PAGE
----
That is exactly what makes replication important. It answers the question: Does a truth claim prove accurate in slightly different situations?

Sometimes several replication attempts are required, to pin down an elusive phenomenon (or prove it does not exist). Cases of phenomena that disappeared as replications were repeated include cardiac conditioning and cold fusion.

Cardiac conditioning caused a sensation when Neal Miller and Leo DiCara reported in 1967 that rats could learn to raise or lower their heart rates while paralyzed with curare (which eliminates the ability to move skeletal muscles). Other researchers tried to replicate this finding, and their results were not as strong.

As more replications were attempted and controls were tightened up, the effect disappeared. It became clear that cardiac conditioning was not really happening.

Claims of cold fusion suffered the same fate. Stanley Pons and Martin Fleischmann claimed in 1989 they had achieved nuclear fusion in a desktop apparatus. That finding would have been important, even world-changing, so other scientists immediately tried to replicate it.

At first several scientists thought maybe they were seeing something similar to Pons and Fleischmann. But as more replications were attempted, with better controls, the effect disappeared. By the end of 1989 cold fusion was debunked.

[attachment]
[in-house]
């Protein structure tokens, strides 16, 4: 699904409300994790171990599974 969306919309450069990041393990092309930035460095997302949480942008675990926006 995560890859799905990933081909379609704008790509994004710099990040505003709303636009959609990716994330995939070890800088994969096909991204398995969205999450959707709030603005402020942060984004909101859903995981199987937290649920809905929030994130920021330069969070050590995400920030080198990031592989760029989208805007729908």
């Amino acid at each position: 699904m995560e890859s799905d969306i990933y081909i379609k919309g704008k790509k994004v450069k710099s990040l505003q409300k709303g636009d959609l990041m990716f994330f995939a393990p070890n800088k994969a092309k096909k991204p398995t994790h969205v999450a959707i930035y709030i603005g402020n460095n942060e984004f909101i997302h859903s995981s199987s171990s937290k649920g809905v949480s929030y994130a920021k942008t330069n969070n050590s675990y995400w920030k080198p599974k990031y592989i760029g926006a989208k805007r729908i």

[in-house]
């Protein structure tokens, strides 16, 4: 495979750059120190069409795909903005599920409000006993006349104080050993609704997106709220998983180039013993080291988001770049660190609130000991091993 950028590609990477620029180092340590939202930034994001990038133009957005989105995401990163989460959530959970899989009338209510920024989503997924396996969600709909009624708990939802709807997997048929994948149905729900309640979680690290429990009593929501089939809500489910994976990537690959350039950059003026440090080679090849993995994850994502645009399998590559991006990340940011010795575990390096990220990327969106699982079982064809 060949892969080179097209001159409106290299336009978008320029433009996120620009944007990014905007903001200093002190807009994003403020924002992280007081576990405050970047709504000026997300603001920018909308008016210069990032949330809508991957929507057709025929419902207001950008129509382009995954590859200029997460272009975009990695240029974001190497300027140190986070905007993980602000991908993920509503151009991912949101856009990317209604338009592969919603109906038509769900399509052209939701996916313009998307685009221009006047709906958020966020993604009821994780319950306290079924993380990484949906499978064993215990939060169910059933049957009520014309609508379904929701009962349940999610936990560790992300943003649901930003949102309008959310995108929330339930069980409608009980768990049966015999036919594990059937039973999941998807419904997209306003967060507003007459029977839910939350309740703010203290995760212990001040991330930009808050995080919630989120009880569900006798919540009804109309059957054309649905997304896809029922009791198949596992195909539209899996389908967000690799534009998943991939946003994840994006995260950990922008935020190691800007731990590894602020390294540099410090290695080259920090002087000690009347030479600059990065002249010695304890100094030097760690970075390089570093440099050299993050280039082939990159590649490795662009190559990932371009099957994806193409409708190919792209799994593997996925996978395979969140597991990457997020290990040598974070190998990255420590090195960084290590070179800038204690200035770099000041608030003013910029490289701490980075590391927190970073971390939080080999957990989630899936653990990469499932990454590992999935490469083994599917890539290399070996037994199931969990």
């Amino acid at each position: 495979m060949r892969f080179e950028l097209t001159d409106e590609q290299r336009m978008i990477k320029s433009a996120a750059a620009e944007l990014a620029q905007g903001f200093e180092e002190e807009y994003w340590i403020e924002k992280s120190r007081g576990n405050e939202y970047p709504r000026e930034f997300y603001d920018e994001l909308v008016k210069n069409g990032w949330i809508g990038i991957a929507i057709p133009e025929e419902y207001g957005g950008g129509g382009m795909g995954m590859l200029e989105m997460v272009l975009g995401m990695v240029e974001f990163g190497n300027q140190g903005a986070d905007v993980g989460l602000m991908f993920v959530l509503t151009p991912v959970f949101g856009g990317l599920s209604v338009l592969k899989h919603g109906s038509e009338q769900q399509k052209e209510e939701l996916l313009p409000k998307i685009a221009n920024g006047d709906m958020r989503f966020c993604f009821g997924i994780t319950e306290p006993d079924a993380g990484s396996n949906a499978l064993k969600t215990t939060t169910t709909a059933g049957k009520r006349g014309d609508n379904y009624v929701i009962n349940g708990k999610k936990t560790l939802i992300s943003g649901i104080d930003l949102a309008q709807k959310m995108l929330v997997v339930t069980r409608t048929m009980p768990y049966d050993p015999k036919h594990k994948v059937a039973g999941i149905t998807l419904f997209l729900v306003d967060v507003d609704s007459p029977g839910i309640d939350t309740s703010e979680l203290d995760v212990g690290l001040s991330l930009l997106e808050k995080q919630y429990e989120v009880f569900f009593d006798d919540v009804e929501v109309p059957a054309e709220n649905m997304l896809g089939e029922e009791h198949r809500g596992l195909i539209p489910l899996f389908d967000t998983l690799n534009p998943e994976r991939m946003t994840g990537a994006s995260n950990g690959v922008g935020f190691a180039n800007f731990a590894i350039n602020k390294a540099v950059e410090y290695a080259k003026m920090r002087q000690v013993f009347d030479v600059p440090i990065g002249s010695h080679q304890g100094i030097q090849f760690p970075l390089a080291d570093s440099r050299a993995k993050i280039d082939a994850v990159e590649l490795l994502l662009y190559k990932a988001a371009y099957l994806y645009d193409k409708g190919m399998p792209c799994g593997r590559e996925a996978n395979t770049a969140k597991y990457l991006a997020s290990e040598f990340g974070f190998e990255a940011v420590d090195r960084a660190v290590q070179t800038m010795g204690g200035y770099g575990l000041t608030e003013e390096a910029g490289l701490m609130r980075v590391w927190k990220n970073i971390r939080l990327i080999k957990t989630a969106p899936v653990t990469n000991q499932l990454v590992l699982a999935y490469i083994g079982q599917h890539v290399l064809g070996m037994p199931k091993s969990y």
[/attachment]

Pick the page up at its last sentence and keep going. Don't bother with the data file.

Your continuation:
Failed replications are important to science. That is how errors are removed. This makes science as self-correcting system.

The Network of Scientific Theories

An important form of redundancy in science is connection to other well-validated theories. There can be many different maps of the same system, but if all the maps are accurate, none will contradict any of the others. That was enshrined earlier as the principle of multiple consistent mappings.

That means, for example, a college student taking biology class should encounter nothing that contradicts physics class or cognitive science class. The same should be true of botany or astronomy or any other course in the natural sciences.

Scientific theories form a vast network of mutually consistent models. A newly proposed model must fit with this body of collected work or risk being categorized as fringe science or pseudoscience.

A model or claim in any field that runs counter to a huge body of well-validated theories is probably wrong. This frustrates maverick researchers who claim to have a replacement for Einstein's theory of relativity or other well-established scientific models.